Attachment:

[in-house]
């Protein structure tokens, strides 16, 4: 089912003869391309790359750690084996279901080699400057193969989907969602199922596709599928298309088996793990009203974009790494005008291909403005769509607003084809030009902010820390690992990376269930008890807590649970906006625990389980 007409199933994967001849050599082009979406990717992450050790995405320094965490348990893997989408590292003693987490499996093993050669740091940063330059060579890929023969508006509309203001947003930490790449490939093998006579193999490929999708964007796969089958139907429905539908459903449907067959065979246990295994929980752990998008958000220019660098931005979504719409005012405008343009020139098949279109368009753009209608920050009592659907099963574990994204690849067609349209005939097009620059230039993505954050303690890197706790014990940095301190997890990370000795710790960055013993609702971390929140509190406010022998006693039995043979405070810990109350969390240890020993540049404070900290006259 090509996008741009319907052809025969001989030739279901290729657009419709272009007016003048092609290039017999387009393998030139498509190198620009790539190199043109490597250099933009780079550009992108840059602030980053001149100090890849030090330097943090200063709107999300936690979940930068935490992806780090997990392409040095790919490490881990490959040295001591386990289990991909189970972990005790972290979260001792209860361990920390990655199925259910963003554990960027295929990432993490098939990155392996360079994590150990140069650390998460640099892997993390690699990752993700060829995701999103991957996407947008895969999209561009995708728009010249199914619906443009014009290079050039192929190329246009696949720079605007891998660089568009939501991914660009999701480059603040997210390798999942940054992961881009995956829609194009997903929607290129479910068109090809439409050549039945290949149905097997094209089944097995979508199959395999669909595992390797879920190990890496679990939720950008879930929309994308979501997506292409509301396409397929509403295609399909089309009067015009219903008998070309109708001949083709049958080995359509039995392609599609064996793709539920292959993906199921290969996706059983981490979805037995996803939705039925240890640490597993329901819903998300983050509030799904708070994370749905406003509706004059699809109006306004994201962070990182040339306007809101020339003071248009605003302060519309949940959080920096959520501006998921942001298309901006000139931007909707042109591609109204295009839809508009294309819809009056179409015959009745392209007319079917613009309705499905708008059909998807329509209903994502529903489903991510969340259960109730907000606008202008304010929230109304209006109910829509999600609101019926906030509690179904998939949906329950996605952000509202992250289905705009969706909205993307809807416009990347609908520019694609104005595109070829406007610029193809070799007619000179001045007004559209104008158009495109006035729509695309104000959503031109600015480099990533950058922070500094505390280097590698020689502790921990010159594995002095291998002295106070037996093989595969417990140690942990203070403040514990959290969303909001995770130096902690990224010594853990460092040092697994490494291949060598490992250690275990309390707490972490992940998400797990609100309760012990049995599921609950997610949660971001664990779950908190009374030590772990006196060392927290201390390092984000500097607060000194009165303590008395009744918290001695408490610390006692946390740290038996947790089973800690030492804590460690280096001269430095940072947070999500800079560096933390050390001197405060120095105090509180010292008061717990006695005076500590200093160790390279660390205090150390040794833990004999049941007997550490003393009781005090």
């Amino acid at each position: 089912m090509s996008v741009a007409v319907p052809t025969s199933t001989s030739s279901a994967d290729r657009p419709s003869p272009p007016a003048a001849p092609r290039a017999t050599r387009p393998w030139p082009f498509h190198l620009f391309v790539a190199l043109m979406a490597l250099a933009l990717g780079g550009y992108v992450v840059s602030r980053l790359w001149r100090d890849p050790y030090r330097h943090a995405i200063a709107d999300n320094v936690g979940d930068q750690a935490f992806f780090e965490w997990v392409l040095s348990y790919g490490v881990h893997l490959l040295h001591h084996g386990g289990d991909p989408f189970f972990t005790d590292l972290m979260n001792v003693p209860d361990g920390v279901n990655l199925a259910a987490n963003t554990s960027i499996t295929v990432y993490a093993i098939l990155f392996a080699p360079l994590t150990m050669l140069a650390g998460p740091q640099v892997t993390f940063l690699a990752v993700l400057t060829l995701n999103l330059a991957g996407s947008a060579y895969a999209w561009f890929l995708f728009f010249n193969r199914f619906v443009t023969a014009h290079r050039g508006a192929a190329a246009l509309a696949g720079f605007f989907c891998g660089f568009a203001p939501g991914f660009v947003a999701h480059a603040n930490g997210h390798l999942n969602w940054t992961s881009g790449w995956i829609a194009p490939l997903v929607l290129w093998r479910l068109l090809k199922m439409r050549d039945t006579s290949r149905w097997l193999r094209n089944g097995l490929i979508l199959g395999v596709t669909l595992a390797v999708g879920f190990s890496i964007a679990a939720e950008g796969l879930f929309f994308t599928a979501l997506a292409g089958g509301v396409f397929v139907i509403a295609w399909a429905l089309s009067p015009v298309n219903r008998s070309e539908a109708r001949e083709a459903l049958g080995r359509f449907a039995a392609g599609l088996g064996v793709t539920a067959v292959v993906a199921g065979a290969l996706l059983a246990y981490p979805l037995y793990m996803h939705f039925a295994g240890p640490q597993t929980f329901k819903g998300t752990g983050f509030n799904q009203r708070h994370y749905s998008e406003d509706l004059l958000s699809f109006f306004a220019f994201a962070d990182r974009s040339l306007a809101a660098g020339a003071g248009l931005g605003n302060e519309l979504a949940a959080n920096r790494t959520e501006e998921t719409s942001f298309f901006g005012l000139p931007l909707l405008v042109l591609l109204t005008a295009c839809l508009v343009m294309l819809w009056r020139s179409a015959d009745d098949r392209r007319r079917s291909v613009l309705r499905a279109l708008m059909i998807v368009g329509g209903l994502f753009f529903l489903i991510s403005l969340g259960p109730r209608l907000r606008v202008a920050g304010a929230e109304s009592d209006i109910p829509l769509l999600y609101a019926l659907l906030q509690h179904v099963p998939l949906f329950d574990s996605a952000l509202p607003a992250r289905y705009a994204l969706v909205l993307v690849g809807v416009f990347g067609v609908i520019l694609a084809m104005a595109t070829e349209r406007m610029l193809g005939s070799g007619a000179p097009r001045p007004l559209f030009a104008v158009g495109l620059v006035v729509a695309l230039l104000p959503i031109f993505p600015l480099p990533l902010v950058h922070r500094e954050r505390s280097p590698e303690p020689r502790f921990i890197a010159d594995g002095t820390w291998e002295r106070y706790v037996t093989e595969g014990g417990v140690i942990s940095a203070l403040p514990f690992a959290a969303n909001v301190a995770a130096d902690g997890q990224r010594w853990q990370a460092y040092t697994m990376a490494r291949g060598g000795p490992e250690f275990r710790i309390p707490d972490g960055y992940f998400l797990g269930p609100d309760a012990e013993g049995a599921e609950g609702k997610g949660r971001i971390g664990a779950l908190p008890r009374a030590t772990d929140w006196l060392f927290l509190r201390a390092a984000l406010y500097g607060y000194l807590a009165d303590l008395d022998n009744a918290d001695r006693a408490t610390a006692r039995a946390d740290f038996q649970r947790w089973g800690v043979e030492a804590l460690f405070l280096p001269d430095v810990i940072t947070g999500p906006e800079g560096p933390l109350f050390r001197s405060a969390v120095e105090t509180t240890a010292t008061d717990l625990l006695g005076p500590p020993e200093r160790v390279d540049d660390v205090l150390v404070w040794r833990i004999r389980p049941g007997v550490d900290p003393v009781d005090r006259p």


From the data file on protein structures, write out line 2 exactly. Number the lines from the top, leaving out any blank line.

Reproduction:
């Protein structure tokens, strides 16, 4: 089912003869391309790359750690084996279901080699400057193969989907969602199922596709599928298309088996793990009203974009790494005008291909403005769509607003084809030009902010820390690992990376269930008890807590649970906006625990389980 007409199933994967001849050599082009979406990717992450050790995405320094965490348990893997989408590292003693987490499996093993050669740091940063330059060579890929023969508006509309203001947003930490790449490939093998006579193999490929999708964007796969089958139907429905539908459903449907067959065979246990295994929980752990998008958000220019660098931005979504719409005012405008343009020139098949279109368009753009209608920050009592659907099963574990994204690849067609349209005939097009620059230039993505954050303690890197706790014990940095301190997890990370000795710790960055013993609702971390929140509190406010022998006693039995043979405070810990109350969390240890020993540049404070900290006259 090509996008741009319907052809025969001989030739279901290729657009419709272009007016003048092609290039017999387009393998030139498509190198620009790539190199043109490597250099933009780079550009992108840059602030980053001149100090890849030090330097943090200063709107999300936690979940930068935490992806780090997990392409040095790919490490881990490959040295001591386990289990991909189970972990005790972290979260001792209860361990920390990655199925259910963003554990960027295929990432993490098939990155392996360079994590150990140069650390998460640099892997993390690699990752993700060829995701999103991957996407947008895969999209561009995708728009010249199914619906443009014009290079050039192929190329246009696949720079605007891998660089568009939501991914660009999701480059603040997210390798999942940054992961881009995956829609194009997903929607290129479910068109090809439409050549039945290949149905097997094209089944097995979508199959395999669909595992390797879920190990890496679990939720950008879930929309994308979501997506292409509301396409397929509403295609399909089309009067015009219903008998070309109708001949083709049958080995359509039995392609599609064996793709539920292959993906199921290969996706059983981490979805037995996803939705039925240890640490597993329901819903998300983050509030799904708070994370749905406003509706004059699809109006306004994201962070990182040339306007809101020339003071248009605003302060519309949940959080920096959520501006998921942001298309901006000139931007909707042109591609109204295009839809508009294309819809009056179409015959009745392209007319079917613009309705499905708008059909998807329509209903994502529903489903991510969340259960109730907000606008202008304010929230109304209006109910829509999600609101019926906030509690179904998939949906329950996605952000509202992250289905705009969706909205993307809807416009990347609908520019694609104005595109070829406007610029193809070799007619000179001045007004559209104008158009495109006035729509695309104000959503031109600015480099990533950058922070500094505390280097590698020689502790921990010159594995002095291998002295106070037996093989595969417990140690942990203070403040514990959290969303909001995770130096902690990224010594853990460092040092697994490494291949060598490992250690275990309390707490972490992940998400797990609100309760012990049995599921609950997610949660971001664990779950908190009374030590772990006196060392927290201390390092984000500097607060000194009165303590008395009744918290001695408490610390006692946390740290038996947790089973800690030492804590460690280096001269430095940072947070999500800079560096933390050390001197405060120095105090509180010292008061717990006695005076500590200093160790390279660390205090150390040794833990004999049941007997550490003393009781005090």